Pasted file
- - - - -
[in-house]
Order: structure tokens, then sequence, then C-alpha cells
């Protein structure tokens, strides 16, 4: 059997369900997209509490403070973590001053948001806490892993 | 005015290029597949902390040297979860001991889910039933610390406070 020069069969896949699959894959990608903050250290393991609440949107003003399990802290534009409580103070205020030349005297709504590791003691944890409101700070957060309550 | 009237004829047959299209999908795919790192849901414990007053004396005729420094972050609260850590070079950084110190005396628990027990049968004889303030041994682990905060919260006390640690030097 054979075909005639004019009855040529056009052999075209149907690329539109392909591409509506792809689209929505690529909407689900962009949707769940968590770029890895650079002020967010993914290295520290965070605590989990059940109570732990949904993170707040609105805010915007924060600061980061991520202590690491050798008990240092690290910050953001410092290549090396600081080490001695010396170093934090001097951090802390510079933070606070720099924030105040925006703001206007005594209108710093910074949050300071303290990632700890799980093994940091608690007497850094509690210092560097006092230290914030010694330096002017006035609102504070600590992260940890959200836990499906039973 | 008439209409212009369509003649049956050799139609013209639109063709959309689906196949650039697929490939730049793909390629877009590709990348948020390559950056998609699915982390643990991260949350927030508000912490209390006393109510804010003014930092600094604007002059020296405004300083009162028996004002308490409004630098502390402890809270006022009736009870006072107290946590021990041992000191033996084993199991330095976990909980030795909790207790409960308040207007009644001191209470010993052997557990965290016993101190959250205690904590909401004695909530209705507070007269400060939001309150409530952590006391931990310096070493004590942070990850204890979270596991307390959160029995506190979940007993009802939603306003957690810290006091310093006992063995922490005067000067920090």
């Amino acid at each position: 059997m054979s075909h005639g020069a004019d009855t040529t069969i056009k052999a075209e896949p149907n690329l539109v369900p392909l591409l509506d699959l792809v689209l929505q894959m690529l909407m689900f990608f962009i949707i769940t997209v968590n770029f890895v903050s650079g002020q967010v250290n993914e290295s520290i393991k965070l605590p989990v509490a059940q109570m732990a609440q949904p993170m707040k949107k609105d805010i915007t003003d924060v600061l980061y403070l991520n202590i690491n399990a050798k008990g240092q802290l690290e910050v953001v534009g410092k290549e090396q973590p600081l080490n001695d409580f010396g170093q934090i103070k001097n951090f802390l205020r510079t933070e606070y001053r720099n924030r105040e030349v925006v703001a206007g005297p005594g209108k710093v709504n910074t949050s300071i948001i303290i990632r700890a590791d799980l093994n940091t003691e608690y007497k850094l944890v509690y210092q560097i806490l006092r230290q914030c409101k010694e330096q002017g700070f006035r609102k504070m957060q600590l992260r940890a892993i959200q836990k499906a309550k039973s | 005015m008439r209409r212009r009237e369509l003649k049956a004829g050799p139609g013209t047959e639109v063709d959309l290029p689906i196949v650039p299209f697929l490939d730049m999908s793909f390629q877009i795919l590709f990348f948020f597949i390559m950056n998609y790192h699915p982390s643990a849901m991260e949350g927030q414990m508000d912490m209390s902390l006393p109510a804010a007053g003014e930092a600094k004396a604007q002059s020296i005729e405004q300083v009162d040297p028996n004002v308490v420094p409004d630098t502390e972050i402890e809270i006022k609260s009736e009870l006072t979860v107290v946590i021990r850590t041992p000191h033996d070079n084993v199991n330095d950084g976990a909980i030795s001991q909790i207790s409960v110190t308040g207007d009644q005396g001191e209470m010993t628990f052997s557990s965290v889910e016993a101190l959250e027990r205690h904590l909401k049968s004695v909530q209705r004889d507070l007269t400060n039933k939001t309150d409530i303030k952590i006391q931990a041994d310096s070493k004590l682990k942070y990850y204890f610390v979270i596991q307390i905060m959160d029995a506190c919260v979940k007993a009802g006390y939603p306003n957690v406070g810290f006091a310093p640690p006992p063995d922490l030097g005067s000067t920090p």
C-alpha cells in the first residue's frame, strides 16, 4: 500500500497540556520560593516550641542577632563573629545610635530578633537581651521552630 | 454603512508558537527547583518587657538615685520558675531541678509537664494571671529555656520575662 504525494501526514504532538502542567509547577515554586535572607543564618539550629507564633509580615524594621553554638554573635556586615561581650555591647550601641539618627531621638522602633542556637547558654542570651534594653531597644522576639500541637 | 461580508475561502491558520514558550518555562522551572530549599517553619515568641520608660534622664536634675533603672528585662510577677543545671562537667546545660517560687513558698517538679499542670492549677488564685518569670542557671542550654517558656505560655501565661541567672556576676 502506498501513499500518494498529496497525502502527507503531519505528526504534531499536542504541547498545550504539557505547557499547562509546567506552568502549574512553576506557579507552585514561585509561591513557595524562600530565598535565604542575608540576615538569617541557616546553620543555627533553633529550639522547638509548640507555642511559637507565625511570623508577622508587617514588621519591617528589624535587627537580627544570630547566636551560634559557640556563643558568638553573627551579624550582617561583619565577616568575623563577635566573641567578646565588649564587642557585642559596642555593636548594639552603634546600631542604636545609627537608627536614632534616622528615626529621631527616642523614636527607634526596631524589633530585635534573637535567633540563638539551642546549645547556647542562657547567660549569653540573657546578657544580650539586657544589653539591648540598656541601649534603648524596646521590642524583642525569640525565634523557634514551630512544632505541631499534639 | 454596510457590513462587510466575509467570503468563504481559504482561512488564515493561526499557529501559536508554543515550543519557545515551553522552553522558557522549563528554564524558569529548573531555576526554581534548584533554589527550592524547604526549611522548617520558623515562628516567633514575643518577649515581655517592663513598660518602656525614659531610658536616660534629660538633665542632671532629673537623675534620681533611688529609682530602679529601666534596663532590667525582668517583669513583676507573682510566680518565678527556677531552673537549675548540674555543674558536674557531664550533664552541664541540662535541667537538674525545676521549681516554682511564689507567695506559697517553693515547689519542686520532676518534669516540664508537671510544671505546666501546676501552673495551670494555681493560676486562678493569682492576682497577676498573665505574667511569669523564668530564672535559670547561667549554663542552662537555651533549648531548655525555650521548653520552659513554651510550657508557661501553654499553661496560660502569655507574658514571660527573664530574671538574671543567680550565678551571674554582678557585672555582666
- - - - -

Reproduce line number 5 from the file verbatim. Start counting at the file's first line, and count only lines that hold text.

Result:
C-alpha cells in the first residue's frame, strides 16, 4: 500500500497540556520560593516550641542577632563573629545610635530578633537581651521552630 | 454603512508558537527547583518587657538615685520558675531541678509537664494571671529555656520575662 504525494501526514504532538502542567509547577515554586535572607543564618539550629507564633509580615524594621553554638554573635556586615561581650555591647550601641539618627531621638522602633542556637547558654542570651534594653531597644522576639500541637 | 461580508475561502491558520514558550518555562522551572530549599517553619515568641520608660534622664536634675533603672528585662510577677543545671562537667546545660517560687513558698517538679499542670492549677488564685518569670542557671542550654517558656505560655501565661541567672556576676 502506498501513499500518494498529496497525502502527507503531519505528526504534531499536542504541547498545550504539557505547557499547562509546567506552568502549574512553576506557579507552585514561585509561591513557595524562600530565598535565604542575608540576615538569617541557616546553620543555627533553633529550639522547638509548640507555642511559637507565625511570623508577622508587617514588621519591617528589624535587627537580627544570630547566636551560634559557640556563643558568638553573627551579624550582617561583619565577616568575623563577635566573641567578646565588649564587642557585642559596642555593636548594639552603634546600631542604636545609627537608627536614632534616622528615626529621631527616642523614636527607634526596631524589633530585635534573637535567633540563638539551642546549645547556647542562657547567660549569653540573657546578657544580650539586657544589653539591648540598656541601649534603648524596646521590642524583642525569640525565634523557634514551630512544632505541631499534639 | 454596510457590513462587510466575509467570503468563504481559504482561512488564515493561526499557529501559536508554543515550543519557545515551553522552553522558557522549563528554564524558569529548573531555576526554581534548584533554589527550592524547604526549611522548617520558623515562628516567633514575643518577649515581655517592663513598660518602656525614659531610658536616660534629660538633665542632671532629673537623675534620681533611688529609682530602679529601666534596663532590667525582668517583669513583676507573682510566680518565678527556677531552673537549675548540674555543674558536674557531664550533664552541664541540662535541667537538674525545676521549681516554682511564689507567695506559697517553693515547689519542686520532676518534669516540664508537671510544671505546666501546676501552673495551670494555681493560676486562678493569682492576682497577676498573665505574667511569669523564668530564672535559670547561667549554663542552662537555651533549648531548655525555650521548653520552659513554651510550657508557661501553654499553661496560660502569655507574658514571660527573664530574671538574671543567680550565678551571674554582678557585672555582666